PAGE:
Researchers and craftspeople often use the term “flintknapping” to describe the making of flaked stone tools. The flake is the most basic element in flintknapping, and a flake is struck from a rock called a core. A flake generally has very sharp edges, making it useful for cutting, scraping, and carving. Some flakes are worked into projectile points for an atlatl or bow.
Flintknappers primarily use two techniques to remove flakes: percussion (striking flakes) and pressure flaking (pushing flakes).
In percussion flaking, the flinknapper uses a hammerstone first, then switches over to a billet for finer flaking work.
In pressure flaking, flintknappers use a finer tool (like tines from deer antlers) and a pushing-pressure to remove small flakes in a more controlled manner.
People’s ability to create flaked stone tools is based on their understanding of the phenomenon of conchoidal fracturing and their discernment of the materials that fracture this way.
Consider what happens to a pane of glass when a pebble hits it at high velocity: This impact sends a wave of energy through the glass, and the wave creates a fracture. If you look at the cone in the right light, you can see radial rings. Those rings or ripples form as energy from the impact travels through the glass. This is comparable to the ripples of energy you see when you throw a rock in a pond.
How did people use foreshafts?
People hafted projectile points and arrowheads onto short, tapered pieces of wood known as foreshafts. The foreshaft, in turn, socketed into the front end of the arrow shaft or atlatl dart. When shot, the foreshaft pierced the animal and—the hunter hoped—the dart fell away, to be retrieved and reused. Archaeologists have found preserved foreshafts in rock shelters and caves. In openair sites, the wood elements rot away.
What do archaeologists learn from stone tools, other than how people made them?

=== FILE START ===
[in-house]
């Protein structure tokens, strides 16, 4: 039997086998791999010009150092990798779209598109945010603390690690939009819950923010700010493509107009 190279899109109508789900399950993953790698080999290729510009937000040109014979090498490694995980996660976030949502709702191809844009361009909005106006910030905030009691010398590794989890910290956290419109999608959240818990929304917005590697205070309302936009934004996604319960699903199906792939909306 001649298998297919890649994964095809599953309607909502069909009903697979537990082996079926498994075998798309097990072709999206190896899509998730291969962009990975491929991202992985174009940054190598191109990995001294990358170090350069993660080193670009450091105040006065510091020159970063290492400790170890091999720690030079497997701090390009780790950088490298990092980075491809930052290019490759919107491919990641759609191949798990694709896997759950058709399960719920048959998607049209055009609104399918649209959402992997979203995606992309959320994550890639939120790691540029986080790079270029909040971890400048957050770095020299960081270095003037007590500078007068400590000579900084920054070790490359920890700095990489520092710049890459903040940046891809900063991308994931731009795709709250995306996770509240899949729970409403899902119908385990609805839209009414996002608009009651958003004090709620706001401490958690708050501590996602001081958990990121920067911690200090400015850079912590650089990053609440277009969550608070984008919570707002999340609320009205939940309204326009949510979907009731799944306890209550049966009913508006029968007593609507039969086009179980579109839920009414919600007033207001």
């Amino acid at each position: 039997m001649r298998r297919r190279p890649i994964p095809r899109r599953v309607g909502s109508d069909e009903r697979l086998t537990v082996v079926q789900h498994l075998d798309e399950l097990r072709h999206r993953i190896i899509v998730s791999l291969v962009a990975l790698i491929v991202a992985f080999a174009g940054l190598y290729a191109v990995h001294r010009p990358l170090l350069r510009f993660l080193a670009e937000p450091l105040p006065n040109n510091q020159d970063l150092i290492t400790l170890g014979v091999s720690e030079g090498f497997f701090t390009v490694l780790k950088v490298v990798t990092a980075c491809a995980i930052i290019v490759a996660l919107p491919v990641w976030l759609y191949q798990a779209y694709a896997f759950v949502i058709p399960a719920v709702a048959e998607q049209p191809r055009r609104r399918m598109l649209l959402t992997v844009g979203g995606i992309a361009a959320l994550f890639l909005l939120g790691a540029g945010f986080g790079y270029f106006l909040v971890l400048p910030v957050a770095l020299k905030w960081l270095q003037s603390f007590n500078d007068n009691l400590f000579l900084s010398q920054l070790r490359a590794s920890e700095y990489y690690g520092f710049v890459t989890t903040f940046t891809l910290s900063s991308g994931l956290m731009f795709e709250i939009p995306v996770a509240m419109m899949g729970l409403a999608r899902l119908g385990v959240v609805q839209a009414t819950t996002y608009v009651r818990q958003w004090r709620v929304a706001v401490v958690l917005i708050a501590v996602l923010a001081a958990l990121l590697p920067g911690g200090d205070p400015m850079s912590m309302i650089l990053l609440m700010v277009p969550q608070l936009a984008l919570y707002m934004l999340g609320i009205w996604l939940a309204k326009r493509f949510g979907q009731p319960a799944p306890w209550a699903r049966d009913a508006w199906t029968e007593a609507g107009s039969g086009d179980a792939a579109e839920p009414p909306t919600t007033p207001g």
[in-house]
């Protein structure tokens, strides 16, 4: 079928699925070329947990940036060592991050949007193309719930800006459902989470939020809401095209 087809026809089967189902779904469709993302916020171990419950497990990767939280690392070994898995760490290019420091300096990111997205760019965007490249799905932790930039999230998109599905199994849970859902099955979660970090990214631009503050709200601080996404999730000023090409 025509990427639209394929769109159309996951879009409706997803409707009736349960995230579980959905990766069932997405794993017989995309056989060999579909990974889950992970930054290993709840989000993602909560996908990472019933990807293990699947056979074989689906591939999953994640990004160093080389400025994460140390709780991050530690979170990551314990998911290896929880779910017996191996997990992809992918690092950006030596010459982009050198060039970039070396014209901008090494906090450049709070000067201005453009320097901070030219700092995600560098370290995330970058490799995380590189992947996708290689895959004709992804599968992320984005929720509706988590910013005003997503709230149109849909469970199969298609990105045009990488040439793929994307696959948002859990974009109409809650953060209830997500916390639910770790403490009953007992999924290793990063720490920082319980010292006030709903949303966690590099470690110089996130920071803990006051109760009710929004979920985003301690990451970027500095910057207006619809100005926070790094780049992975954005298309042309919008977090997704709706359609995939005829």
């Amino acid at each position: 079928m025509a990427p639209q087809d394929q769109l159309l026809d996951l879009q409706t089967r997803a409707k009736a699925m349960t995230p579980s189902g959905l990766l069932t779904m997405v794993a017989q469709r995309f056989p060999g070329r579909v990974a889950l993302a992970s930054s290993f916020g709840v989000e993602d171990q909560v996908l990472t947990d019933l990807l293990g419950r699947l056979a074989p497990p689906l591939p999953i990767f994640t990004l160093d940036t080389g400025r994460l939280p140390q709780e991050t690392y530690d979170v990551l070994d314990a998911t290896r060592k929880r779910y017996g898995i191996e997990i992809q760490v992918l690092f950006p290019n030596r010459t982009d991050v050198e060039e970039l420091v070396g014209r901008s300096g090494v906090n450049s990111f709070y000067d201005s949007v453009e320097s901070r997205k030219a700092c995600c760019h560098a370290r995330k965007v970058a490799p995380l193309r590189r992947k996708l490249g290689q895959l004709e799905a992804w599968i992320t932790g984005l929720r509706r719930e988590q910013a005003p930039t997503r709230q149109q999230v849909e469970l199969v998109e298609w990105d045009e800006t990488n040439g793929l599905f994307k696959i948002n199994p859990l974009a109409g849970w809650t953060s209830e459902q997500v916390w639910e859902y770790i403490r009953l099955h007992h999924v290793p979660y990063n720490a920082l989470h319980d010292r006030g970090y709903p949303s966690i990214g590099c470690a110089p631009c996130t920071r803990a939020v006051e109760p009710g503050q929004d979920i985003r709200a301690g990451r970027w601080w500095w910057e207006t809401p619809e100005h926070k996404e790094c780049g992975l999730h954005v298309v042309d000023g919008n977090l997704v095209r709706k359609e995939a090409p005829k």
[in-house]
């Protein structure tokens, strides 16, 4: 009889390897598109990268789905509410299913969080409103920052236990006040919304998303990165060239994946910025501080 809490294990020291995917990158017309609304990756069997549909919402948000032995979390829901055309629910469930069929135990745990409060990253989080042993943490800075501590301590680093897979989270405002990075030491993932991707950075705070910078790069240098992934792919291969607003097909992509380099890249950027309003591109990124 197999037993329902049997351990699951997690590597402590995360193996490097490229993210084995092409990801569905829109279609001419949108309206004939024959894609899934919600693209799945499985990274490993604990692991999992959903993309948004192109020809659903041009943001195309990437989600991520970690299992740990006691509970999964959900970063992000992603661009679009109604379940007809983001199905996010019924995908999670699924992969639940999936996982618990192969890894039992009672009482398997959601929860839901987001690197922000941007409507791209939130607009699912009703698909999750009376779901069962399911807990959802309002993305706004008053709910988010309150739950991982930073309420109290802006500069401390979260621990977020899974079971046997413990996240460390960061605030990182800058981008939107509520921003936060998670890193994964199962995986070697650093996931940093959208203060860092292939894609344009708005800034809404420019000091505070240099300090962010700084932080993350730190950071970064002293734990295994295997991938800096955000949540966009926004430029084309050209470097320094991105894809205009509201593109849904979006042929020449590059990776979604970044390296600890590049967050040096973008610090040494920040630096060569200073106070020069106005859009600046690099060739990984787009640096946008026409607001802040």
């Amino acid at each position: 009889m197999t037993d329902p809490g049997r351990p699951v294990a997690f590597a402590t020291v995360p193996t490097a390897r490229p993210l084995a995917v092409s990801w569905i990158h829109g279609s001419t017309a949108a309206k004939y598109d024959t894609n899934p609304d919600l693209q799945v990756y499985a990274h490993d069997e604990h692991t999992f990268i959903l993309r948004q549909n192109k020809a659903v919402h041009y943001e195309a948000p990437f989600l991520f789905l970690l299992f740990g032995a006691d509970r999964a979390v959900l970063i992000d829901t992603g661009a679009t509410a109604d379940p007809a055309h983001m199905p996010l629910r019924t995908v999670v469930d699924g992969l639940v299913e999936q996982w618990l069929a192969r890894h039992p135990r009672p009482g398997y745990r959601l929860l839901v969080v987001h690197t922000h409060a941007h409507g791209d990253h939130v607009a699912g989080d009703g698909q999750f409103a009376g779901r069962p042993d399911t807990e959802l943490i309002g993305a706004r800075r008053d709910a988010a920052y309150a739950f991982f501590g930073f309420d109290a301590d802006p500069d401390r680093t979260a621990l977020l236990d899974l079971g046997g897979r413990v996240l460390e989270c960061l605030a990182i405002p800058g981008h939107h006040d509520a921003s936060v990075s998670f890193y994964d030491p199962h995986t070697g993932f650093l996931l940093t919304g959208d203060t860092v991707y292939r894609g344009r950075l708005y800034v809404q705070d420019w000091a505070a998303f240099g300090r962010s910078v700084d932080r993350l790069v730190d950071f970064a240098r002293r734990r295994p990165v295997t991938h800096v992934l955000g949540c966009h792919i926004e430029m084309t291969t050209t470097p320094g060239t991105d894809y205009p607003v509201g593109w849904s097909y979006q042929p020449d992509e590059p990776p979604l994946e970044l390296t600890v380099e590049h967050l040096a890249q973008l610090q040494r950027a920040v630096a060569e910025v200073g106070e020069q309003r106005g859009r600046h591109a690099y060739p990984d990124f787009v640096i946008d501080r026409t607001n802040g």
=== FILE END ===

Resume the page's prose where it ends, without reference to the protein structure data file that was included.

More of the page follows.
- Traditions and change through time—For archaeologists, projectile points are very important artifacts. People of the same cultural tradition made the same styles of points, but over time, those styles changed. Controlled excavation has enabled archaeologists to date these points. So, when we find one, we can fairly accurately tell what group the toolmaker was a part of and when the point was made—in other words, who lived at a place and when.
- Trade/exchange—toolmakers understood what kinds of stone flaked well, and people often widely traded good tool stone in the past. Chemical and mineralogical sourcing methods enable archaeologists to determine where a tool stone originated, which may be a considerable distance from where they find evidence of its use, as manufacturing debris or as finished or broken tools. Assessing these patterns helps archaeologists reconstruct ancient trade and travel routes.
- Activities—People made different kinds of tools for cutting and scraping. By studying the flakes and tools people left behind, archaeologists are able to describe what kinds of tool-based activities people were undertaking.
Want to learn more? Explore the major concepts, places, cultures, and themes that Southwestern archaeologists are investigating today in our Introduction to Southwestern Archaeology.